Cheney, Rumsfeld Told Investigators To Whitewash 9-11
A respected human rights organization has unearthed an official document dating to the Bush administration, which proves that powerful figures in the White House actively discouraged the official panel set up to investigate the 9-11 attacks from looking too deeply into the attack.
In March, through a FOIA request, the ACLU obtained 42 pages of illuminating documents exposing further the Bush administration’s duplicity regarding the facts of the 9-11 attacks, Guantanamo detainees and other matters. Buried on page 26 of these is a letter revealing that senior Bush administration officials sternly cautioned the 9-11 Commission against probing too deeply into the terrorist attacks of Sept. 11, 2001.
The notification came in a letter dated Jan. 16, 2004 that was addressed by Attorney General John Ashcroft, Defense Secretary Donald H. Rumsfeld and CIA Director George J. Tenet. The key document indicates once more the behind-the-scenes charade that went on—and continues to go on—with those high-ranking officials attempting to cover-up the facts and truth of the 9-11 attacks. The ACLU described it as a fax sent by David Addington, then-counsel to former Vice President Dick Cheney.
In the message, the officials denied the bipartisan commission’s request to question terrorist detainees, informing its two senior-most members that doing so would “cross a line” and obstruct the administration’s ability to protect the nation.
“In response to the commission’s expansive requests for access to secrets, the executive branch has provided such access in full cooperation,” the letter read. “There is, however, a line that the commission should not cross—the line separating the commission’s proper inquiry into the Sept. 11, 2001 attacks from interference with the government’s ability to safeguard the national security, including protection of Americans from future terrorist attacks.”
The 9-11 Commission, officially called the National Commission on Terrorist Attacks Upon the United States, was formed by President Bush in November 2002 “to prepare a full and complete account of the circumstances surrounding the Sept. 11, 2001 terrorist attacks” and to offer recommendations for preventing future attacks.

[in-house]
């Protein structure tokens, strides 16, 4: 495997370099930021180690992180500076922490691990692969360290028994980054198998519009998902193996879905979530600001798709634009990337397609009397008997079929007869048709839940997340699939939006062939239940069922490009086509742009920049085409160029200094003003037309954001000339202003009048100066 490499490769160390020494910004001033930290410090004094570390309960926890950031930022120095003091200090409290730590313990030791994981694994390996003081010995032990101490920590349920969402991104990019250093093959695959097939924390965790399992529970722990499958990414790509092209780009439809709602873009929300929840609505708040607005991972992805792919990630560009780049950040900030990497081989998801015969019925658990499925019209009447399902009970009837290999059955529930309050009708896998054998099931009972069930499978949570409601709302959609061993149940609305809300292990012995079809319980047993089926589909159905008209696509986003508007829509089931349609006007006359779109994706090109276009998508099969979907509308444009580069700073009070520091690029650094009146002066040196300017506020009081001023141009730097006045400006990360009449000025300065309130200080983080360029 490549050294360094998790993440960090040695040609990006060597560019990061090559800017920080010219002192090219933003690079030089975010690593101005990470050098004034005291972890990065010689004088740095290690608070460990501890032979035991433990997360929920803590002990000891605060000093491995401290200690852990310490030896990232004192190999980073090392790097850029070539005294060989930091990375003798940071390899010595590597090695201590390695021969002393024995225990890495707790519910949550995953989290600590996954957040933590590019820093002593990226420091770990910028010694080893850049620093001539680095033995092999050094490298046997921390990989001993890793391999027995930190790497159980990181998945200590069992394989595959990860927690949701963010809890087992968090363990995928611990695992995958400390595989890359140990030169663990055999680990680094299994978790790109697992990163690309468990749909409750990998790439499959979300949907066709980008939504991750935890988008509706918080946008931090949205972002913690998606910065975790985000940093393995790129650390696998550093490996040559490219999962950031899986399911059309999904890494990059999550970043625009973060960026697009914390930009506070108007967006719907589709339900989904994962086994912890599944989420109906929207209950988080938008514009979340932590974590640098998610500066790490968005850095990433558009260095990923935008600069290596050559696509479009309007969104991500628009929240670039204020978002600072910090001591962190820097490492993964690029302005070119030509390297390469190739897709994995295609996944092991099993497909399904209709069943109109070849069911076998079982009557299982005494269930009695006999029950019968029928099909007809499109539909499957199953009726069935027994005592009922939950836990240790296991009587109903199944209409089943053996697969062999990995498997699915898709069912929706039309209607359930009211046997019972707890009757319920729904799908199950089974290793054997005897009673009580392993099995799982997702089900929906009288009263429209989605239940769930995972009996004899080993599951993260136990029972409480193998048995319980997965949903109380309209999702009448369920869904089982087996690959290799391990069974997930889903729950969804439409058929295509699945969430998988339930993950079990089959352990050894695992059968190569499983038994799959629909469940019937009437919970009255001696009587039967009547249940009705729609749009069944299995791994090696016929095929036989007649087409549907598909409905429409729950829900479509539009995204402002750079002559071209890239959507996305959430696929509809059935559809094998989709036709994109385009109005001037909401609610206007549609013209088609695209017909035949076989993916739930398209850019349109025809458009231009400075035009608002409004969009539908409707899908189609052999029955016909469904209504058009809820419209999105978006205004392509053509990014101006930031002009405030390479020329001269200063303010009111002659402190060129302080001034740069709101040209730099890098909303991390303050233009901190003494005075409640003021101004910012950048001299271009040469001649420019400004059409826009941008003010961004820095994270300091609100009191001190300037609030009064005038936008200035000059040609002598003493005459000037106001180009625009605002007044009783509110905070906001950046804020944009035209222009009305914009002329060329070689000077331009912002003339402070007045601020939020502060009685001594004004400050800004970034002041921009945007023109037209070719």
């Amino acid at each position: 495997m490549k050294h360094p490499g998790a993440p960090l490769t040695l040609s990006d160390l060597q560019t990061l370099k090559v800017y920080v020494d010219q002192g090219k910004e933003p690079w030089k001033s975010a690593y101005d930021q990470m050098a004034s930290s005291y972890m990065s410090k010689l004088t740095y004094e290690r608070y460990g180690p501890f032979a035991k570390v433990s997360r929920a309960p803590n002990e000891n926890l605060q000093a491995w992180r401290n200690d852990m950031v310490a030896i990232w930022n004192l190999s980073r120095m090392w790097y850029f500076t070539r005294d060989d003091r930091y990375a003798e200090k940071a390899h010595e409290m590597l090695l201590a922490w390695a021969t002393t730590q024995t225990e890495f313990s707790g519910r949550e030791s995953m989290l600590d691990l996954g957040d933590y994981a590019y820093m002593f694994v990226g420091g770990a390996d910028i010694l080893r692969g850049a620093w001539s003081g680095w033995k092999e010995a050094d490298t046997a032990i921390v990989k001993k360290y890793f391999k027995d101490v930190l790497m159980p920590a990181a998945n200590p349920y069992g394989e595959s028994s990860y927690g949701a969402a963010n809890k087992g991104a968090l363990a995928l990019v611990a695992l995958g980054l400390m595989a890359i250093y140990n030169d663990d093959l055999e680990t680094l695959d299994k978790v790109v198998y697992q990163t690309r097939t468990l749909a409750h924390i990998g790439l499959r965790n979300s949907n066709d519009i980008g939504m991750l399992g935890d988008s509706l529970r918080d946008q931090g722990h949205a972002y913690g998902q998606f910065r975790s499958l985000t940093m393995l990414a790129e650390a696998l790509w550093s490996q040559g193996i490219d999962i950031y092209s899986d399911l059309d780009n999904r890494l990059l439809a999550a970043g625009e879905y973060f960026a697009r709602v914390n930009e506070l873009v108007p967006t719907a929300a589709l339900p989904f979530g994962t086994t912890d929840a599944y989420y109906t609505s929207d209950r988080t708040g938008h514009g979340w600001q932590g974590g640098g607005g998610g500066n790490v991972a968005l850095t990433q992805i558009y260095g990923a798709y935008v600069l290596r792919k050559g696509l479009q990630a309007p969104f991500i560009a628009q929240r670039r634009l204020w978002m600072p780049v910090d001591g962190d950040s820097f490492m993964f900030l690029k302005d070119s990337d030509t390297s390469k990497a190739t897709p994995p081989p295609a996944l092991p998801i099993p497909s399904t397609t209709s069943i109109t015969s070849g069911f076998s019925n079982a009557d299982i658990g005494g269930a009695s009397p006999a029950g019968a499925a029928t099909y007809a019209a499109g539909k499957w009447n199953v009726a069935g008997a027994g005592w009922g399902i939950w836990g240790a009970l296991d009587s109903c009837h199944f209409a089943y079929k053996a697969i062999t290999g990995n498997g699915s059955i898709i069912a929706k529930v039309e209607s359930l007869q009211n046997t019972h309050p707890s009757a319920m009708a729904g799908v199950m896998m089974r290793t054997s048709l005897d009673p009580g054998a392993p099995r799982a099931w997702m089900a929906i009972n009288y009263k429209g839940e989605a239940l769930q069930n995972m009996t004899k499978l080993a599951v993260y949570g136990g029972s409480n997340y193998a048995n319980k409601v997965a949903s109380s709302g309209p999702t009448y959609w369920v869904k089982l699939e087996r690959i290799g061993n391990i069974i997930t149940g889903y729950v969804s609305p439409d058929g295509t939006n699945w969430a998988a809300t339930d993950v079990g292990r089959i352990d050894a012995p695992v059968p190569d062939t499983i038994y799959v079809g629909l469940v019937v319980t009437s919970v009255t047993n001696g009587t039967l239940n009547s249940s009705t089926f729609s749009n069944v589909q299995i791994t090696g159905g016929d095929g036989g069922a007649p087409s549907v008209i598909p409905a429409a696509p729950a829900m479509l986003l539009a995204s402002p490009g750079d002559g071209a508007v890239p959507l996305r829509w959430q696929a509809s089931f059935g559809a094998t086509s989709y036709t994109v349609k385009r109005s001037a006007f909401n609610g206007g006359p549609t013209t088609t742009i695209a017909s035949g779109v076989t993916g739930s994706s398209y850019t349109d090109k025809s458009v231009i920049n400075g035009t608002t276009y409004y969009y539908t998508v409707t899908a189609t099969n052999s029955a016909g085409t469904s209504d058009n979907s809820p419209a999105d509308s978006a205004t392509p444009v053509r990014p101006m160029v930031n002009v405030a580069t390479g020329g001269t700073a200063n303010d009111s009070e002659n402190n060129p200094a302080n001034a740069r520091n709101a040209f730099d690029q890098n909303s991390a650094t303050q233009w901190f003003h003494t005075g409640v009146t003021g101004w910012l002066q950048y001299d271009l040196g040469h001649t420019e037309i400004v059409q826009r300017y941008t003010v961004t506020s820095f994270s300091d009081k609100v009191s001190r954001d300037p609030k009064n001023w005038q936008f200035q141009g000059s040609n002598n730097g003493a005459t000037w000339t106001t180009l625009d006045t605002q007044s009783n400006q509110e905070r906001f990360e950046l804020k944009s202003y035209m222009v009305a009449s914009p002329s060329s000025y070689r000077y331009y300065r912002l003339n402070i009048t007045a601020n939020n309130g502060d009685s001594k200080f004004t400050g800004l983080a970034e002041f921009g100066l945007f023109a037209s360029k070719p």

“The commission staff’s proposed participation in questioning of detainees would cross that line,” the letter continued. “As the officers of the United States responsible for the law enforcement, defense and intelligence functions of the government, we urge your commission not to further pursue the proposed request to participate in the questioning of detainees.”
The letter was obviously prompted by correspondence from the commission two days earlier informing Rumsfeld and Tenet that the commission was zeroing in on seven of more than 100 suspects interviewed by the CIA in order to “form an independent evaluation of the credibility of the suspects’ statements.”
The targeting of these “seven core conspirators,” named along with the others in a previous letter, apparently frightened Rumsfeld and Tenet into worrying that the 9-11 Commission might learn more than they were supposed to know about these interrogations.
Some speculated that this was an attempt by the Bush administration to ensure its torture of detainees, which has since been widely documented, remained secret.
Court watcher and political observer Marcy Wheeler wrote, “Whoever made these annotations appears to have been most worried that commission staff members could make independent judgments about the detainees and the interrogations.” The official didn’t want anyone to “independently evaluate the interrogations conducted in the torture program.”
Eventually, the commission’s co-chairs harshly criticized the administration for having purportedly destroyed tapes of its interrogations with terror suspects. 9-11 Commission members Thomas Kean and Lee H. Hamilton wrote that although President George W. Bush had ordered all executive branch agencies to cooperate with the probe, “recent revelations that the CIA destroyed videotaped interrogations of al Qaeda operatives leads us to conclude that the agency failed to respond to our lawful requests for information about the 9-11 plot. . . . Those who knew about those videotapes— and did not tell us about them—obstructed our investigation.
“There could have been absolutely no doubt in the mind of anyone at the CIA—or the White House—of the commission’s interest in any and all information related to al Qaeda detainees involved in the 9-11 plot. Yet no one in the administration ever told the commission of the existence of videotapes of detainee interrogations.”